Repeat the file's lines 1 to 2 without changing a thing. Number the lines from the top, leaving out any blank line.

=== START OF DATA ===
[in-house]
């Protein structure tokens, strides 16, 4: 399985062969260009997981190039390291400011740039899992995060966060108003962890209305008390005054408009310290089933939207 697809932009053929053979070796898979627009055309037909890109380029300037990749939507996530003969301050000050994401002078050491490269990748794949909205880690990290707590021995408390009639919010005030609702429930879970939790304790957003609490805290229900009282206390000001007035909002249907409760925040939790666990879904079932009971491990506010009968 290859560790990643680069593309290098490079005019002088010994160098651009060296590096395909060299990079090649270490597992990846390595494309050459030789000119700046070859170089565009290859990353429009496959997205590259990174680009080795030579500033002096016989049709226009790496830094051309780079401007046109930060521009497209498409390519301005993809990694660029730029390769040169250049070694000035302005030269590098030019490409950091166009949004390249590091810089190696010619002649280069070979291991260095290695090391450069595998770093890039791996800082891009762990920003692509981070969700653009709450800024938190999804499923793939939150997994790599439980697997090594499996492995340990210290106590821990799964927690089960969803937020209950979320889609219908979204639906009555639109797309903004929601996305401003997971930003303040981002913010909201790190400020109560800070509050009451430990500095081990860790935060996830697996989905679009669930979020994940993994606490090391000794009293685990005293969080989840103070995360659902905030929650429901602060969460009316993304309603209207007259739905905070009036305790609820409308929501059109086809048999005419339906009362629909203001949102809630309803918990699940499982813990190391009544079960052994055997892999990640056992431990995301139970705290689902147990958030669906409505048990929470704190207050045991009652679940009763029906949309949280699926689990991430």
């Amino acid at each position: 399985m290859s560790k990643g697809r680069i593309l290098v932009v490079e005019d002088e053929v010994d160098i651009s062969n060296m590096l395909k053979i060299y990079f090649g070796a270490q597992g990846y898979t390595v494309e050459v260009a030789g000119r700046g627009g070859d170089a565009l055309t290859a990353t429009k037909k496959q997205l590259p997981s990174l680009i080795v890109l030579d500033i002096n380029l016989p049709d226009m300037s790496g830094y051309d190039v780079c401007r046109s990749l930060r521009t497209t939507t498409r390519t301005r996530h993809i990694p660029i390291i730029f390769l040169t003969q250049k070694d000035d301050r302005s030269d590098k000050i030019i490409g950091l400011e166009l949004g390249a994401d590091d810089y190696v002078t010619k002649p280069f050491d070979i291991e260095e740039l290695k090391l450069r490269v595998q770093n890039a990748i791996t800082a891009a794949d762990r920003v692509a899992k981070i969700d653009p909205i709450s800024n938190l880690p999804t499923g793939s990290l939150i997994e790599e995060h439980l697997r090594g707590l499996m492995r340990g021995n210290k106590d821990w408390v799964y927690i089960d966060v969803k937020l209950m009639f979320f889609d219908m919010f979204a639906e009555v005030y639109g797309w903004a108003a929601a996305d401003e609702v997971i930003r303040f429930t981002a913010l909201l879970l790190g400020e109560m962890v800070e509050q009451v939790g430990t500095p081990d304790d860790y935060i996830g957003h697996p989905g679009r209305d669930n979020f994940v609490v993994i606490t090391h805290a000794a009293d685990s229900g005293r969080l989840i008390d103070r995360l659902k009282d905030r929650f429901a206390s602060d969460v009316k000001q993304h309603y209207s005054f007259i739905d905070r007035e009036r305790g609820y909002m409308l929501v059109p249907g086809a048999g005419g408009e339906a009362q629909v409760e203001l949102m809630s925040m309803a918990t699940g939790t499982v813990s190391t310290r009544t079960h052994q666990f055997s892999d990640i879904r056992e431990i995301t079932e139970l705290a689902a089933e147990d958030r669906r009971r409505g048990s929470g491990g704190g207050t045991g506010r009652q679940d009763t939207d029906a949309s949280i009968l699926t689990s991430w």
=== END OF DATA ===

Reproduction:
[in-house]
């Protein structure tokens, strides 16, 4: 399985062969260009997981190039390291400011740039899992995060966060108003962890209305008390005054408009310290089933939207 697809932009053929053979070796898979627009055309037909890109380029300037990749939507996530003969301050000050994401002078050491490269990748794949909205880690990290707590021995408390009639919010005030609702429930879970939790304790957003609490805290229900009282206390000001007035909002249907409760925040939790666990879904079932009971491990506010009968 290859560790990643680069593309290098490079005019002088010994160098651009060296590096395909060299990079090649270490597992990846390595494309050459030789000119700046070859170089565009290859990353429009496959997205590259990174680009080795030579500033002096016989049709226009790496830094051309780079401007046109930060521009497209498409390519301005993809990694660029730029390769040169250049070694000035302005030269590098030019490409950091166009949004390249590091810089190696010619002649280069070979291991260095290695090391450069595998770093890039791996800082891009762990920003692509981070969700653009709450800024938190999804499923793939939150997994790599439980697997090594499996492995340990210290106590821990799964927690089960969803937020209950979320889609219908979204639906009555639109797309903004929601996305401003997971930003303040981002913010909201790190400020109560800070509050009451430990500095081990860790935060996830697996989905679009669930979020994940993994606490090391000794009293685990005293969080989840103070995360659902905030929650429901602060969460009316993304309603209207007259739905905070009036305790609820409308929501059109086809048999005419339906009362629909203001949102809630309803918990699940499982813990190391009544079960052994055997892999990640056992431990995301139970705290689902147990958030669906409505048990929470704190207050045991009652679940009763029906949309949280699926689990991430």